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Eye Health | Optical Centre Smartbuyglasses UK

Eye Twitching- Meaning, Causes, Prevention & Treatment


What does eye twitching mean?


When your eye twitches, it means that your eyelid muscles are having involuntary spasms. In other words, it feels like your eyeballs are “jumping”. This may range from barely noticing anything to feeling a slight tug on your eyelid. You may think that everyone can see your eye twitching but it’s usually very subtle and not easily seen. The medical term for eyelid twitching is myokymia. 

The eye may quiver every few seconds and last for as long as a few minutes. It may come and go over a few days or even weeks. Then, you may not experience any twitching for weeks or months. Your left eye may twitch, your right eye also might, it could be the upper eyelid or the lower eyelid. Usually, the twitching involves one eye at a time. It’s very common and happens to most people some time or the other. Most twitches or tics are completely harmless and are rarely ever a sign of a serious problem.

Why does my left or right eye twitch?


Superstitions may say that the right eye twitching is a good omen or that the left eye twitching means that something bad is about to happen. However, if we look at science, we get unbiased and grounded answers as to why an eyelid may twitch.

Why your eye twitches


There aren’t any specific identifiers for eye twitching. However, certain behavioural and environmental factors could trigger muscle overstimulation, such as the following:

  • Excessive consumption of caffeine, alcohol, or tobacco,

  • Exposure to bright light

  • Fatigue or lack of adequate sleep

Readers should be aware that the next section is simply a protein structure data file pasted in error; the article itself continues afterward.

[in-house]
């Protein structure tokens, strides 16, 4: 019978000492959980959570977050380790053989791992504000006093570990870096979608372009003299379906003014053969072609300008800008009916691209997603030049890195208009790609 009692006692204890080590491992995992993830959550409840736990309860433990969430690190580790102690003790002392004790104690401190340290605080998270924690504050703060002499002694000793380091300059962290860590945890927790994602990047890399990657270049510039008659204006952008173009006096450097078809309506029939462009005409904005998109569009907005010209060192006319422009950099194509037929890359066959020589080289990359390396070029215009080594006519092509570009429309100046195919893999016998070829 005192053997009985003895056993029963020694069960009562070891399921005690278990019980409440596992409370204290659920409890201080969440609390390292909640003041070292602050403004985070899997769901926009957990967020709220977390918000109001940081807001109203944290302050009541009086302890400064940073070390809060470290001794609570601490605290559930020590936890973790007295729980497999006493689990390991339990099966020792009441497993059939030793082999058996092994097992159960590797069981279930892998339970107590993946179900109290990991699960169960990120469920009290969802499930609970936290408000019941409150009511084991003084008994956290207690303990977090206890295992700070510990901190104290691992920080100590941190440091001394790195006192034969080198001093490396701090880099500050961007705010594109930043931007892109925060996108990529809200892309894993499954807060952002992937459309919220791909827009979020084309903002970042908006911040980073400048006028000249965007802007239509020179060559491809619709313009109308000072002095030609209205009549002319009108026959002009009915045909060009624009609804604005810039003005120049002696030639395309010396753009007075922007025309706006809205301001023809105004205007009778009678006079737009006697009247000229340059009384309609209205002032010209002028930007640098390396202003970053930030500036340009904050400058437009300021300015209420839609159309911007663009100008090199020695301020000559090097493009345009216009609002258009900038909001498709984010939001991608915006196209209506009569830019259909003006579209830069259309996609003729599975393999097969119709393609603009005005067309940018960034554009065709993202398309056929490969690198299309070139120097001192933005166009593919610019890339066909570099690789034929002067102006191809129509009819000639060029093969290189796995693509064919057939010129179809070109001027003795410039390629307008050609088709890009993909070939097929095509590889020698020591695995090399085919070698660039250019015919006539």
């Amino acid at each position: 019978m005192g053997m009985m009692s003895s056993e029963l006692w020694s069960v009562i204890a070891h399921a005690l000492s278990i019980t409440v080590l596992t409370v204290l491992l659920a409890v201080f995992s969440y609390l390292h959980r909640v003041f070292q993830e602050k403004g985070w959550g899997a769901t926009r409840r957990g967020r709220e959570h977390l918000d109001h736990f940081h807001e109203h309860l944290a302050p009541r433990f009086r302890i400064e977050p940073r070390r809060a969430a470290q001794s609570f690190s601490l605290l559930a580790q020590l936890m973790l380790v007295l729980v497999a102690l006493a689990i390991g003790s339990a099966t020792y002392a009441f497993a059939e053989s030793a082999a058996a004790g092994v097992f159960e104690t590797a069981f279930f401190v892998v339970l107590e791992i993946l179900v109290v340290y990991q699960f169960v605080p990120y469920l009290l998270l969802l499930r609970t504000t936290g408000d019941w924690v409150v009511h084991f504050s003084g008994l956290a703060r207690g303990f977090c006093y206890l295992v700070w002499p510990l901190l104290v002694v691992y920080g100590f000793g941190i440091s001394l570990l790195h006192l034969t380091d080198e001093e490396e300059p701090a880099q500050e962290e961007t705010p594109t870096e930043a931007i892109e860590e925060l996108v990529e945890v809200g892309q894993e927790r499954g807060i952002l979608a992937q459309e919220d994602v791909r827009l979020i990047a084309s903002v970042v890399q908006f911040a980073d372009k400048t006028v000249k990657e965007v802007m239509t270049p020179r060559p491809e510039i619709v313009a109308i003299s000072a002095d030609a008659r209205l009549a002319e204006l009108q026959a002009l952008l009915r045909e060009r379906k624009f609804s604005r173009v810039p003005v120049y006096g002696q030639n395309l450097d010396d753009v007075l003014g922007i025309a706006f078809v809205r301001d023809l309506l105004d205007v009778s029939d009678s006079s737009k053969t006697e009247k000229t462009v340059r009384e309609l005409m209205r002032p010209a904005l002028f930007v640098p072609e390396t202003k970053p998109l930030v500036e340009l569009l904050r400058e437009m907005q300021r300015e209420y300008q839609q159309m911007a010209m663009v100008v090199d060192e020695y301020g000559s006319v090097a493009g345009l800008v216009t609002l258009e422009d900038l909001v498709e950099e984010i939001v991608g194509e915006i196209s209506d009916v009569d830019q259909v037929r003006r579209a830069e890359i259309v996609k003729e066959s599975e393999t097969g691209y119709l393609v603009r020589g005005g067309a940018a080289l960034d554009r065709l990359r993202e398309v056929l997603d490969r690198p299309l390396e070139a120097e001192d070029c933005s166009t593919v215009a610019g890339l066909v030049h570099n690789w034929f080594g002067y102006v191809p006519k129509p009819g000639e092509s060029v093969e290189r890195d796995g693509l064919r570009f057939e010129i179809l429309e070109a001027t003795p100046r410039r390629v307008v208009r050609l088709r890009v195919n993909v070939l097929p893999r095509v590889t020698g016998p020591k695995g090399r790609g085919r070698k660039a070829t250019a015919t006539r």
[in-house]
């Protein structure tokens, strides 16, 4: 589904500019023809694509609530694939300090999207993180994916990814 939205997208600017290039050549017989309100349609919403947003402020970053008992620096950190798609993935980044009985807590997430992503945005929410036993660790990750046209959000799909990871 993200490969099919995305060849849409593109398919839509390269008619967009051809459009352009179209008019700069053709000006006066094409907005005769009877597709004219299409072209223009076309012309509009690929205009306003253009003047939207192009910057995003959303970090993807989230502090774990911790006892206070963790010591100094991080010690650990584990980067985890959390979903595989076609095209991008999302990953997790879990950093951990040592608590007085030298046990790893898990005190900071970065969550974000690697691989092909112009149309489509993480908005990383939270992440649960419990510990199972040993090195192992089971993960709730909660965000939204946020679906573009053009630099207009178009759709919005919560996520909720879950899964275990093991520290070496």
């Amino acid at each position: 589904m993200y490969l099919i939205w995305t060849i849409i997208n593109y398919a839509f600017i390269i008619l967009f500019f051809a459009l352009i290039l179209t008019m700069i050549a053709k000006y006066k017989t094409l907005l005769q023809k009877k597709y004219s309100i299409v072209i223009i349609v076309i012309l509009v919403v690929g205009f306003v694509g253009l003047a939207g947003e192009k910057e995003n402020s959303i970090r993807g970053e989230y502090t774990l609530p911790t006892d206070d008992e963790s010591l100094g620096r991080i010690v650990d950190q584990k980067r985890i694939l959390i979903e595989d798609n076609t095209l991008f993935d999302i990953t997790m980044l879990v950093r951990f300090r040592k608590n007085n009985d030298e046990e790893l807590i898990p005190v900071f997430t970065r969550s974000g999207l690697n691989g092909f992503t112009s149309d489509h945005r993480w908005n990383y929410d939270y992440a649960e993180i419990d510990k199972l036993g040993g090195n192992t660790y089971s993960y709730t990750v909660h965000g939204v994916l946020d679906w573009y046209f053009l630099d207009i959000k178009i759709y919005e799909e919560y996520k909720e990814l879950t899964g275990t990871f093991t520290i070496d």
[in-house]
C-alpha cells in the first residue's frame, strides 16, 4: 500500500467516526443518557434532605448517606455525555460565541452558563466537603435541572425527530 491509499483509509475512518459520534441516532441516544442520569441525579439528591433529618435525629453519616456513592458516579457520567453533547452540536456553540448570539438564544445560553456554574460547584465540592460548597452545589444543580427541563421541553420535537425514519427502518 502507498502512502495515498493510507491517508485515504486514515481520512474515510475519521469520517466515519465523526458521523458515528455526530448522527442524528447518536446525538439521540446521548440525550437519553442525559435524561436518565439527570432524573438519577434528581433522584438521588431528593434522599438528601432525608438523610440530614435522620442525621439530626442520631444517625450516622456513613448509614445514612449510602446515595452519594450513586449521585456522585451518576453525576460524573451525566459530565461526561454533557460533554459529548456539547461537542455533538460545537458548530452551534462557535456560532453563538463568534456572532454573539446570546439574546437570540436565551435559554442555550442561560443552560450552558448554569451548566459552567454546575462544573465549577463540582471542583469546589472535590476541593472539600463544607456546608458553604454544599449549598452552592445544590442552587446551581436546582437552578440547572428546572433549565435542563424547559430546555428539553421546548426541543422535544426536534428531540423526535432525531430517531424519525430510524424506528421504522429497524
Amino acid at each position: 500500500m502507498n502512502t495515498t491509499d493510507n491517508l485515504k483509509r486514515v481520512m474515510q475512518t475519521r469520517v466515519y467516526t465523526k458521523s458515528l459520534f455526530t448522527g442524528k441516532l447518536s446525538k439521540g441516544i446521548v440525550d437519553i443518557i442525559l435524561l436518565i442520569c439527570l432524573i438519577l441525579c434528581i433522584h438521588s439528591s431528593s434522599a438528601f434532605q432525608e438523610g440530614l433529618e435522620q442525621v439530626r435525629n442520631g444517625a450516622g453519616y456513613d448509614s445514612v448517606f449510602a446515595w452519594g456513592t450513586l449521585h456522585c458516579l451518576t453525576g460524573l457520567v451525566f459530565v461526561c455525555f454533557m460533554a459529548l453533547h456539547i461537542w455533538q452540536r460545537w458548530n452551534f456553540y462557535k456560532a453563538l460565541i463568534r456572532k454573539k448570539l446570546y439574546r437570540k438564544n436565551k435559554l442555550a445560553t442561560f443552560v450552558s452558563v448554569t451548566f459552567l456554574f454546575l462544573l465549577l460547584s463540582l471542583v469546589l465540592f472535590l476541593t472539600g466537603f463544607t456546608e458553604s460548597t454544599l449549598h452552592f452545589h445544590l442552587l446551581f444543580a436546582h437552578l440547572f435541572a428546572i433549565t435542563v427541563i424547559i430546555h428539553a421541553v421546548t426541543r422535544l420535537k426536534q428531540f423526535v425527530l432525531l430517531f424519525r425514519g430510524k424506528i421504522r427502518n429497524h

• Irritation on the eye surface or inner eyelids

  • Stress

  • Wind

  • Air pollution

  • Allergies

  • Deficiency of certain nutritive elements

  • Certain medications (especially antihistamines and some antidepressants)


What to do if your eye keeps twitching:


In most cases, there’s no pain associated with eyelid twitching, there’s usually a mild annoyance that could affect your quality of life. The spasms go away without requiring any medical intervention normally. You could also journal how often they’re occurring. Note how often you are consuming caffeine, how much you’re sleeping, and keep a track of your stress levels.

If they don’t go away, try to reduce the causal factors. You could try the following:

  • Blink often. Increased hours of eye focus keeps your eyes involuntarily open. Follow the 20-20-20 rule- Every 20 minutes, look away from your screen and focus on a distant object(at least 20 feet away) for at least 20 seconds. This could reduce and prevent eye strain, which leads to twitching.

  • Keep your eyes well-lubricated with over-the-counter eye drops. Sometimes, eye drops are formulated to reduce allergy symptoms and the antihistamines in them can lead to dry eyes.

  • Make sure you’re getting adequate sleep and maintaining a consistent sleeping schedule. Read more about relieving tired eyes here.

  • Reduce your stress by practising yoga, breathing & eye exercises, spending time with loved ones, and getting more downtime.

  • Supplement your diet with nutrients you need for healthy vision.

  • Apply a warm compress when your eyes begin to twitch.

  • Reduce your consumption of caffeine and caffeinated drinks for a week and see whether that makes a difference in the quivering.


When to see the doctor


You normally shouldn’t have to worry if your eye twitches. However, if the twitching is chronic, it could mean that you may have a more serious condition that requires treatment. We recommend that you consult your ophthalmologist if:

  • The eye has been twitching for more than 3 weeks,

  • Your eyelid completely clamps down with each twitch or you find it difficult to open the eye,

  • Other parts of your face or body are twitching as well,

  • Your eye is red, swollen, or has a discharge,

  • Your eyelids are drooping,

  • You feel that there is “shaking” in your vision,

  • You feel like there’s something in your eye and also feel light-sensitive.

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